In 1990, Microsoft introduced the world to a presentation program called PowerPoint as part of its Office productivity suite. Since then, a host of companies have released more robust and innovative programs to little effect. According to Technical Communication, the 32-year-old application has a market share of 95 percent.
What Pitch Does Differently
PowerPoint has become the default presentation software for millions of organizations for two reasons. It’s bundled with the world’s most popular operating system and it’s incredibly easy to use. With a half-hour of instruction, a novice can use it to turn any dataset into a presentation. However, as a consequence of its unchallenged ubiquity, Microsoft hasn’t felt the need to refresh the communication tool.
However, Pitch’s founders, who developed Wunderlist (which recently shut down, but please check out these Wunderlist alternatives), have given the concept of presentation software a 21st-century update. The company’s program, which just entered private beta testing, features the multifaceted functionality and intuitive interface of contemporary productivity applications.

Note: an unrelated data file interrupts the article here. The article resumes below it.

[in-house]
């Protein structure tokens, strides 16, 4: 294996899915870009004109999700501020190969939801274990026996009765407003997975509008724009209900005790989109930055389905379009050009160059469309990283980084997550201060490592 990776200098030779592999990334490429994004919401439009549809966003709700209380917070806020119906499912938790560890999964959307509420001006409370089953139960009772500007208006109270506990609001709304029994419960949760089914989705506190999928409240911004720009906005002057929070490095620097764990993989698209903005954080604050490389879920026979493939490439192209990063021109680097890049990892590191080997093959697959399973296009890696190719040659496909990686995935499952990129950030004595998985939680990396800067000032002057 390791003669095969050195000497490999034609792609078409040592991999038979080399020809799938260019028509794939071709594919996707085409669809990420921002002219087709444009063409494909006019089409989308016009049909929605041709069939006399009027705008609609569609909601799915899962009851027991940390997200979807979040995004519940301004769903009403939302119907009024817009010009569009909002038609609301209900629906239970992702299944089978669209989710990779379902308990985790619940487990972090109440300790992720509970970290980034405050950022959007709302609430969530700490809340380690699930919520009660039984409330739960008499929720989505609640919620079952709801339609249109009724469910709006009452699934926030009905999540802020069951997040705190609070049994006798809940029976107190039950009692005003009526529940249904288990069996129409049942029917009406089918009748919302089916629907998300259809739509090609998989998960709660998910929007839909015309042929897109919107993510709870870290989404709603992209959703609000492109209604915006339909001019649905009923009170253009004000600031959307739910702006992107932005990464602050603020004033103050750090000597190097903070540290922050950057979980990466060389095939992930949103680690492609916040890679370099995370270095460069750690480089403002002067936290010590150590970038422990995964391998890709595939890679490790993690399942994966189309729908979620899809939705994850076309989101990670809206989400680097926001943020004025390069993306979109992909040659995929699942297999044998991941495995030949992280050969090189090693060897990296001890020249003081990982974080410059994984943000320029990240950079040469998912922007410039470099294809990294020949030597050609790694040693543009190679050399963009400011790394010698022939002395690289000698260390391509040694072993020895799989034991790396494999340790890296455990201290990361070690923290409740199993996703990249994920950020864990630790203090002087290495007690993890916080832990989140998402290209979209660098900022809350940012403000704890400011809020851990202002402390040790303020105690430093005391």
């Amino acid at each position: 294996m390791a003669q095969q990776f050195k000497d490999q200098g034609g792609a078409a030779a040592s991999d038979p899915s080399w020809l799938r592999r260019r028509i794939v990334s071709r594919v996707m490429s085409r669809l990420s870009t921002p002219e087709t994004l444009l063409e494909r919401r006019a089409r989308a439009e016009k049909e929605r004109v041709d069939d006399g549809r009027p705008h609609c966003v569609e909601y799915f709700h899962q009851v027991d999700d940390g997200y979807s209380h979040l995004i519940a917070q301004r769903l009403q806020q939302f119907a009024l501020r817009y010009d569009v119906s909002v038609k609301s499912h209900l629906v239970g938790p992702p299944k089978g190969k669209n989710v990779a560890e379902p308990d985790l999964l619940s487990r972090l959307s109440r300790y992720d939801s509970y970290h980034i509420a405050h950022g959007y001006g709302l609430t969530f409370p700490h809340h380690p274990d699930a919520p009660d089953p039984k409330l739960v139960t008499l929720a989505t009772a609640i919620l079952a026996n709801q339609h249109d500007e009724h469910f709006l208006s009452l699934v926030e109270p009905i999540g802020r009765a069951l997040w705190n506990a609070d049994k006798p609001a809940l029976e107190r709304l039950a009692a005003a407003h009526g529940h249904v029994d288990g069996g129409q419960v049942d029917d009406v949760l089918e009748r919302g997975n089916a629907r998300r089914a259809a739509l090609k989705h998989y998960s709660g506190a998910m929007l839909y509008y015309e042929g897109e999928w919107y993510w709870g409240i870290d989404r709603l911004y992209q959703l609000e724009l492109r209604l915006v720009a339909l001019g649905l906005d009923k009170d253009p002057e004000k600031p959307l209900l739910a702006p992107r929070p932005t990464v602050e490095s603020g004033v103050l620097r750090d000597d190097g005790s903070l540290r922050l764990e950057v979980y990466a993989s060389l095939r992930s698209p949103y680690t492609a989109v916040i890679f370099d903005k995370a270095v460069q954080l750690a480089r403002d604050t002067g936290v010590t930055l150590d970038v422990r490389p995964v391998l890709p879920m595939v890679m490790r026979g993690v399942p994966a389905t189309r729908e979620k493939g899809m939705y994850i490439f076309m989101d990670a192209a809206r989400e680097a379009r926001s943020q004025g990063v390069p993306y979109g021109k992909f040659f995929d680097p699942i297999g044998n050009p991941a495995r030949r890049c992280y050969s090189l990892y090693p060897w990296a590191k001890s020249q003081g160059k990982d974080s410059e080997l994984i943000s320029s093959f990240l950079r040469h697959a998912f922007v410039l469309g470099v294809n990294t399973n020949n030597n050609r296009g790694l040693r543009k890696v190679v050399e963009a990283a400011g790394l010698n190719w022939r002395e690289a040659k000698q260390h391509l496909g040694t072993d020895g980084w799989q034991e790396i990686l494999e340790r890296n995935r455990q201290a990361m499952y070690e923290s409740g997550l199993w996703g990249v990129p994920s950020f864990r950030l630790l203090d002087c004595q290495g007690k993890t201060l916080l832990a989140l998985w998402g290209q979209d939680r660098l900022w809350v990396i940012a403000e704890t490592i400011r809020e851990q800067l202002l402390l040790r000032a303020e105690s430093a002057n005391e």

With it, users can create visually engaging slideshows that impart vital information without making the observer’s eyes glaze over. The program’s color palette and design elements are vibrant and clean like a killer mobile app or popular online publication. Moreover, the software is interoperable with Microsoft Excel (let’s face it, no one is going to upend Excel), YouTube, and Twitter.
In essence, Pitch has the potential to disrupt PowerPoint in the same way that Slack disrupted corporate group emails. Plus, as good as it is now, the program will be even better once it exits the beta phase being conducted by thousands of active organizations.
Besides pedigreed founders, Pitch also has the backing of some high-profile investment groups and angel investors. The firm’s recent Series B funding round was led by Thrive Capital, a technology-focused group that has racked up 37 exits since 2019. Kevin Systrom and Mike Krieger, founders of Instagram, also contributed to the company’s $30 million cash infusion.
Notably, Slack, via its Slack Fund, also poured money into the software startup. Yes, it is ironic.
Indeed, Pitch has generated so much interest in the tech sector, that it has raised a whopping $52.7 million since being founded in January 2018. More impressively, the firm has done so without ever publicly releasing a product.
Admittedly, in the post-Peloton landscape, startups seemingly destined for unicorn status seem like a riskier proposition than they once did. While nothing in business is guaranteed, Pitch likely won’t become the next Juicero. It has better leadership, smarter backers, and a product that offers consumers something genuinely new and valuable.